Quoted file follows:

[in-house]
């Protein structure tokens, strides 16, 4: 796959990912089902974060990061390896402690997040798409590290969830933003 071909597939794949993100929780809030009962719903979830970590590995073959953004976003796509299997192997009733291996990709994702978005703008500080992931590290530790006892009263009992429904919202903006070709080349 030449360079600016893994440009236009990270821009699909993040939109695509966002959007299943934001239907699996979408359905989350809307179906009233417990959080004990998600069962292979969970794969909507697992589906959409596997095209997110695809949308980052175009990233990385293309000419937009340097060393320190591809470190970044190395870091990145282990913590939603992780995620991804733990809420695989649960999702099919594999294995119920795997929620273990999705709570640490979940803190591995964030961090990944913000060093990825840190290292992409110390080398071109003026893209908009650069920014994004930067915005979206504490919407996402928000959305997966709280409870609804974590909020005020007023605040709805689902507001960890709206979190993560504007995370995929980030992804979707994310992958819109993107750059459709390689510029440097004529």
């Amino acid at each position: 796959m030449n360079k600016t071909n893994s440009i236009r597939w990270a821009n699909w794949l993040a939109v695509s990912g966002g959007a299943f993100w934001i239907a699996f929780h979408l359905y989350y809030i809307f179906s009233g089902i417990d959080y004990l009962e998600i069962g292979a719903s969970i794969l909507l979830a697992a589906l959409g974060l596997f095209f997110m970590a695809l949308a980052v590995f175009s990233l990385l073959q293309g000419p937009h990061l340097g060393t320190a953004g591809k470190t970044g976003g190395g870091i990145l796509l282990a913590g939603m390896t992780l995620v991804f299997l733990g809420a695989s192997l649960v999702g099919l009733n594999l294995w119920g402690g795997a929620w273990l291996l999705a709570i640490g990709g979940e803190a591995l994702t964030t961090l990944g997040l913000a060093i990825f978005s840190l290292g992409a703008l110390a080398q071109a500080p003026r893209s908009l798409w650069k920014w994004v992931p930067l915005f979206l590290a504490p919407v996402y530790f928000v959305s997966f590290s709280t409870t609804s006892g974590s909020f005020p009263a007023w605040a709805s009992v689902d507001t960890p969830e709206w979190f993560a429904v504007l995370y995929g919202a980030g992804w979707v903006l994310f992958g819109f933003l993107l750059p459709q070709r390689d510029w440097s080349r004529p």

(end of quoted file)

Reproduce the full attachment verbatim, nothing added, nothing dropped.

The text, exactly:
[in-house]
């Protein structure tokens, strides 16, 4: 796959990912089902974060990061390896402690997040798409590290969830933003 071909597939794949993100929780809030009962719903979830970590590995073959953004976003796509299997192997009733291996990709994702978005703008500080992931590290530790006892009263009992429904919202903006070709080349 030449360079600016893994440009236009990270821009699909993040939109695509966002959007299943934001239907699996979408359905989350809307179906009233417990959080004990998600069962292979969970794969909507697992589906959409596997095209997110695809949308980052175009990233990385293309000419937009340097060393320190591809470190970044190395870091990145282990913590939603992780995620991804733990809420695989649960999702099919594999294995119920795997929620273990999705709570640490979940803190591995964030961090990944913000060093990825840190290292992409110390080398071109003026893209908009650069920014994004930067915005979206504490919407996402928000959305997966709280409870609804974590909020005020007023605040709805689902507001960890709206979190993560504007995370995929980030992804979707994310992958819109993107750059459709390689510029440097004529």
């Amino acid at each position: 796959m030449n360079k600016t071909n893994s440009i236009r597939w990270a821009n699909w794949l993040a939109v695509s990912g966002g959007a299943f993100w934001i239907a699996f929780h979408l359905y989350y809030i809307f179906s009233g089902i417990d959080y004990l009962e998600i069962g292979a719903s969970i794969l909507l979830a697992a589906l959409g974060l596997f095209f997110m970590a695809l949308a980052v590995f175009s990233l990385l073959q293309g000419p937009h990061l340097g060393t320190a953004g591809k470190t970044g976003g190395g870091i990145l796509l282990a913590g939603m390896t992780l995620v991804f299997l733990g809420a695989s192997l649960v999702g099919l009733n594999l294995w119920g402690g795997a929620w273990l291996l999705a709570i640490g990709g979940e803190a591995l994702t964030t961090l990944g997040l913000a060093i990825f978005s840190l290292g992409a703008l110390a080398q071109a500080p003026r893209s908009l798409w650069k920014w994004v992931p930067l915005f979206l590290a504490p919407v996402y530790f928000v959305s997966f590290s709280t409870t609804s006892g974590s909020f005020p009263a007023w605040a709805s009992v689902d507001t960890p969830e709206w979190f993560a429904v504007l995370y995929g919202a980030g992804w979707v903006l994310f992958g819109f933003l993107l750059p459709q070709r390689d510029w440097s080349r004529p």